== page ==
Thursday, 7 March 2013

Faroese sweater finished

Faroese sweater by Asplund
Faroese sweater, a photo by Asplund on Flickr.
First of all, thanks for your kind words about the Faroese sweater I've been working on! It is finished and delivered (a birthday present) and the size was just right. It was a lot of fun to knit too, and the only negative thing about the project was the smell that spread through the rooms when I washed it - it was like living in an old barn. (I grew up in the country, so I'm familiar with the smell.)
Ron asked about the armhole, whether I bind off some stitches at the bottom and then more as I go up. Not quite, but almost: instead of binding them off I put them on a thread. That makes it easy to add them to the stitches I pick up to knit the sleeves - and it's more comfortable too as there's no ridge. On the following rows I did some more decreases, partly for comfort and partly to make it look nice, to avoid amputated repeats, so to speak.


To avoid jogs in the pattern I added narrow side panels: this way all rows start with the same colour, and it is possible to continue the pattern along the sleeve and place the sleeve decreases on each side of it.



Carolina asked if I calculate in detail beforehand to make sure the pattern comes out right. Not really - or not anymore, I should say. Too eager to start knitting I do a rough calculation and then trust a combination of luck and experience!

Jules asked if short-row armscyes would work for an Alice Starmore sweater. I'm sure it would! The tricky thing is doing short rows with two colours, finding the right places for the wraps. There's a risk that light-colour wraps around a dark stitch will show glaringly, so I make sure they're the same colour. It's a pity if the wraps draw attention to themselves instead of being as invisible as possible.

shoulder join and sleeve cap


I've cast on to make a traditional Swedish spedetröja. Traditional in the sense that I use the traditional shape and a common kind of star pattern from the period (late 1800s) but it's not a copy of an existing garment. This sweater is for Anna, who teaches dances from the 1700s. Next lesson is tonight - highlight of the week!

2ply wool from Kampes; 2.25 mm needles (US 1)

19 comments:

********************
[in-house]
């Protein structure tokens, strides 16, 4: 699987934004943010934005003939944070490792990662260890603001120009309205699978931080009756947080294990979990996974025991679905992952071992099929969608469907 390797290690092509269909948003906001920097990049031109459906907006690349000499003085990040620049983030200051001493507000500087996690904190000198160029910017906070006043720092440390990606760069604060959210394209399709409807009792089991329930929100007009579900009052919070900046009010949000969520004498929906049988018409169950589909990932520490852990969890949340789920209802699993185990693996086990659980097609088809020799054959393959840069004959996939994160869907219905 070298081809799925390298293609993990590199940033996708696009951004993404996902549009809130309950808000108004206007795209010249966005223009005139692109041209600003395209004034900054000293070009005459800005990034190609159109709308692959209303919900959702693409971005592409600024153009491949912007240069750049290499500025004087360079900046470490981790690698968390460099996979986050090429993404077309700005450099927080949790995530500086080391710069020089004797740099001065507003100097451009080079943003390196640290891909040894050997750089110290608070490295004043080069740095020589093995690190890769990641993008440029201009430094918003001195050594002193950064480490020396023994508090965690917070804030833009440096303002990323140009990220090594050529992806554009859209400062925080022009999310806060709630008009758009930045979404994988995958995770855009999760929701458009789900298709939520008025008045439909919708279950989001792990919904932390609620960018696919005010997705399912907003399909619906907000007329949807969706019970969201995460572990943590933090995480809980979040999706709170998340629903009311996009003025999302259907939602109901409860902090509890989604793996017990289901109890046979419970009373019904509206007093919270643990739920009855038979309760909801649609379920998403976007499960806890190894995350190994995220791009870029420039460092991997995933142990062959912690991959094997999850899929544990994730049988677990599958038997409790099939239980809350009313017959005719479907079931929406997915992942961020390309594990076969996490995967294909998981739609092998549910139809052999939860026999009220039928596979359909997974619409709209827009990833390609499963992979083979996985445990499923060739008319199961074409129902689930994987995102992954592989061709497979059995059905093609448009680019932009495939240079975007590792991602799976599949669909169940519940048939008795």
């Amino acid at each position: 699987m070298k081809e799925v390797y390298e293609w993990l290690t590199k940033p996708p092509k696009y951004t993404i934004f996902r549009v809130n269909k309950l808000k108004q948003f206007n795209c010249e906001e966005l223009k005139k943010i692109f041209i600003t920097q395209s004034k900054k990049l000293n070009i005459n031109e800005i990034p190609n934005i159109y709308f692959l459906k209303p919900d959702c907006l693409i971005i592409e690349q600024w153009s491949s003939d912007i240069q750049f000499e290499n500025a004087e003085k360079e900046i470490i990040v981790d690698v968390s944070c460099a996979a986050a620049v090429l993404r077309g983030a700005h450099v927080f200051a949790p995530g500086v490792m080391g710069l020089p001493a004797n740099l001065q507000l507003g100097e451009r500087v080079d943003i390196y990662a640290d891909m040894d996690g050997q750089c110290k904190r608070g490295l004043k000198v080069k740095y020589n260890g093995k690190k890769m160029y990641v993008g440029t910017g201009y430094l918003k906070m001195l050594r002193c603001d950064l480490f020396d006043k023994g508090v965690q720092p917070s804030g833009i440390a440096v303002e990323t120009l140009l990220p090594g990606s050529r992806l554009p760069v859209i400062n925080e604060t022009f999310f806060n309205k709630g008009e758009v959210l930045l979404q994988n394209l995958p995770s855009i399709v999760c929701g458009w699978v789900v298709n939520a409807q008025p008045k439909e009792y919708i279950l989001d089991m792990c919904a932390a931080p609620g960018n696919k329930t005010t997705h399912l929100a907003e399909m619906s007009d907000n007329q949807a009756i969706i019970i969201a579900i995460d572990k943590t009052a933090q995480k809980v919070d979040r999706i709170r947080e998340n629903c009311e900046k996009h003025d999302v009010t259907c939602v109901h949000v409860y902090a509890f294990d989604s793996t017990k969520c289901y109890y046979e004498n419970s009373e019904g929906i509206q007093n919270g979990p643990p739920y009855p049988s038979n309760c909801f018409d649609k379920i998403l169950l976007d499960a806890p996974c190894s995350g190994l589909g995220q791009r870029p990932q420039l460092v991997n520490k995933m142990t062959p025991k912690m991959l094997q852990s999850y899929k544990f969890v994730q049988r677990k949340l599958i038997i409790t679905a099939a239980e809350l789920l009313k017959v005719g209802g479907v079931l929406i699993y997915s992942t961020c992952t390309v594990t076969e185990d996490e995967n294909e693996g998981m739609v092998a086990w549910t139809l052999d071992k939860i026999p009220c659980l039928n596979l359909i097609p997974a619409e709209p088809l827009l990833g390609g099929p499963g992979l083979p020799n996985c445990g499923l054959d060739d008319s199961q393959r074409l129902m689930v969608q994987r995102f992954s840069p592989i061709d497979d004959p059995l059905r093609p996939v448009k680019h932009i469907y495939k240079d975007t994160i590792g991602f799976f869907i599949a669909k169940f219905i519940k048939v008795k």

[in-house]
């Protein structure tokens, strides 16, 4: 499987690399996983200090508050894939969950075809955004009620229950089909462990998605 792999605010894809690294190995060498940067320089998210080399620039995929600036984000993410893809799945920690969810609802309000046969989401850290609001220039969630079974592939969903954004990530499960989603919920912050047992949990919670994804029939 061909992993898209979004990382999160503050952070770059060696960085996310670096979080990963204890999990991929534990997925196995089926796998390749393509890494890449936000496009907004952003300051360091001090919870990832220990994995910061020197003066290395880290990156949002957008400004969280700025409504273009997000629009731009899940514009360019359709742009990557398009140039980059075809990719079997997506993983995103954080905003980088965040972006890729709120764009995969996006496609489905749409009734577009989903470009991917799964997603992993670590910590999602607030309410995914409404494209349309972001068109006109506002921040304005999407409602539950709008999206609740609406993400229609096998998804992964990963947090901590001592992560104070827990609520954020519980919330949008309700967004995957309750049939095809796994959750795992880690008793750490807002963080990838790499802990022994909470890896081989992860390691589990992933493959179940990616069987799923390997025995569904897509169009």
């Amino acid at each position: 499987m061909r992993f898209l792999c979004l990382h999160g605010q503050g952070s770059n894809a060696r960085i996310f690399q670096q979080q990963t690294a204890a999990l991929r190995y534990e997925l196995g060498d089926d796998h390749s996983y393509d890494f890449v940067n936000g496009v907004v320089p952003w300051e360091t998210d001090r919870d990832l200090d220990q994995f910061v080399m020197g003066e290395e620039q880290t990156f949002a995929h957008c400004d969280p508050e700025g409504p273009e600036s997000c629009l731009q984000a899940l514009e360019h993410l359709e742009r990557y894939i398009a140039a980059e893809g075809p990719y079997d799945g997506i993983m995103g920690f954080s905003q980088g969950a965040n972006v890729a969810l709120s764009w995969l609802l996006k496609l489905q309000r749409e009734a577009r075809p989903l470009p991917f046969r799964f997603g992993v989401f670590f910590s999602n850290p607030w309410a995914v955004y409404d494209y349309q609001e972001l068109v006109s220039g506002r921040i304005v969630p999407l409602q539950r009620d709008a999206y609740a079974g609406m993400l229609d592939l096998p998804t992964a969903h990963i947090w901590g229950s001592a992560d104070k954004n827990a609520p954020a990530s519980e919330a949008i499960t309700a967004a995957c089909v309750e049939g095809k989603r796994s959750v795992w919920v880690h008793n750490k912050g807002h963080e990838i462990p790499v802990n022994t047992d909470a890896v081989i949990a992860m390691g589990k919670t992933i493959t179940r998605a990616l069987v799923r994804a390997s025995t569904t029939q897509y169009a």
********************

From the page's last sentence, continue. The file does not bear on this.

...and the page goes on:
fale artut said...

Vackert! För att inte säga mästerligt, och färgerna är så fina!

Kristin Å said...

Beautiful!

dorothee draft said...

What a wonderful faroese knit. Just amazing !

Robellas atelje´ said...

Så mycket fina saker man hittar här.. en fröjd för ögat !!

Sel and Poivre said...

I see this beautiful, thoughtful quickly created sweater and in comparison think of myself lurching along on a knit for my husband week after week and wonder whether I even deserve to think of myself as a "knitter"!

Inspiring indeed! Thank you so much for allow us this peek at your wonderful work!

Ann said...

Nice færø-pattern and I love the narrow sidepatterns.

Have you seen, that all your classes at Fanø is sold out and that you have waitinglists!!?

I was lucky! See you saturday!

Annika Roos-Gäddnäs said...

Det är sällan jag är mållös, men nu blir jag stum av beundran. Vilken perfektionism i sticket. Oj oj oj. . .

Liisa said...

I, too, love the side panels! Good luck with your next project!

ylva said...

Men åhhhhh jag är mållös!!!

max said...

Att fixa mönstret så tjusigt utan att ha räknat ut exakt kallas kvalificerad intuition.

Kyle said...

beautiful work (as always)!

Wivianne Ericsson said...

När jag ser det fina du stickat känner jag mig preveligerad
Att få gå på kurs med dig på Stickstämman i Undersåker

ron huber said...

Lovely work - for example the panels that run from the border to the sleeve cuff. I admire how you pay so much attention to detail.
Ron in Mexico

Ann said...

......
I will ask Christel Seyfarth to engage you to Fanø 2014 to talk about, show and teach us about your beautiful, beautiful details and finish.

Flor de Lima said...

Wow, it is so beautiful!

Batilou said...

Beautiful !!

=Tamar said...

Beautiful work, especially the join on the shoulders. By the way, that spedetroyer pattern has been found on a wool fragment from the 17th century in a dig near Copenhagen, so it is even more appropriate.

Anonymous said...

... so beautiful. ... such finesse.

Carolina said...

Love it!